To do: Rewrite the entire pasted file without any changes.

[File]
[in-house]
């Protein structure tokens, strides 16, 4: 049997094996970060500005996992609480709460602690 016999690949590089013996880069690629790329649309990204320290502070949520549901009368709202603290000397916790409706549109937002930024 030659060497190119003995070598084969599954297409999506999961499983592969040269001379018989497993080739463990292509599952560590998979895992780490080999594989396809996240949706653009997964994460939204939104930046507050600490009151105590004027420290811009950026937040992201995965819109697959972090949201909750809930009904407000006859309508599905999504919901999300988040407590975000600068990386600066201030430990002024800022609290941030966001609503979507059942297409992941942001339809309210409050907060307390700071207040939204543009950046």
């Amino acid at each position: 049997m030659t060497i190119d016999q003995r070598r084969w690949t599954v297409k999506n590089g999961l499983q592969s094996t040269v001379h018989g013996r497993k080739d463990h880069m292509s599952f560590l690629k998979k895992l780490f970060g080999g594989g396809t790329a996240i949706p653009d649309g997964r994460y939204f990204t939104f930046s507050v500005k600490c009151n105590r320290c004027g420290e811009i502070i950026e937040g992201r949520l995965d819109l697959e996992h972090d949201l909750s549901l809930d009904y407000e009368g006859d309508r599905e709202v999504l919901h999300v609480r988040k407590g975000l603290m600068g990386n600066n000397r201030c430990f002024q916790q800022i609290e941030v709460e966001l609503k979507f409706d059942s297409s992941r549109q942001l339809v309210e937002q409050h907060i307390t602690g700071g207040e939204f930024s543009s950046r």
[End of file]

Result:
[in-house]
């Protein structure tokens, strides 16, 4: 049997094996970060500005996992609480709460602690 016999690949590089013996880069690629790329649309990204320290502070949520549901009368709202603290000397916790409706549109937002930024 030659060497190119003995070598084969599954297409999506999961499983592969040269001379018989497993080739463990292509599952560590998979895992780490080999594989396809996240949706653009997964994460939204939104930046507050600490009151105590004027420290811009950026937040992201995965819109697959972090949201909750809930009904407000006859309508599905999504919901999300988040407590975000600068990386600066201030430990002024800022609290941030966001609503979507059942297409992941942001339809309210409050907060307390700071207040939204543009950046």
């Amino acid at each position: 049997m030659t060497i190119d016999q003995r070598r084969w690949t599954v297409k999506n590089g999961l499983q592969s094996t040269v001379h018989g013996r497993k080739d463990h880069m292509s599952f560590l690629k998979k895992l780490f970060g080999g594989g396809t790329a996240i949706p653009d649309g997964r994460y939204f990204t939104f930046s507050v500005k600490c009151n105590r320290c004027g420290e811009i502070i950026e937040g992201r949520l995965d819109l697959e996992h972090d949201l909750s549901l809930d009904y407000e009368g006859d309508r599905e709202v999504l919901h999300v609480r988040k407590g975000l603290m600068g990386n600066n000397r201030c430990f002024q916790q800022i609290e941030v709460e966001l609503k979507f409706d059942s297409s992941r549109q942001l339809v309210e937002q409050h907060i307390t602690g700071g207040e939204f930024s543009s950046r």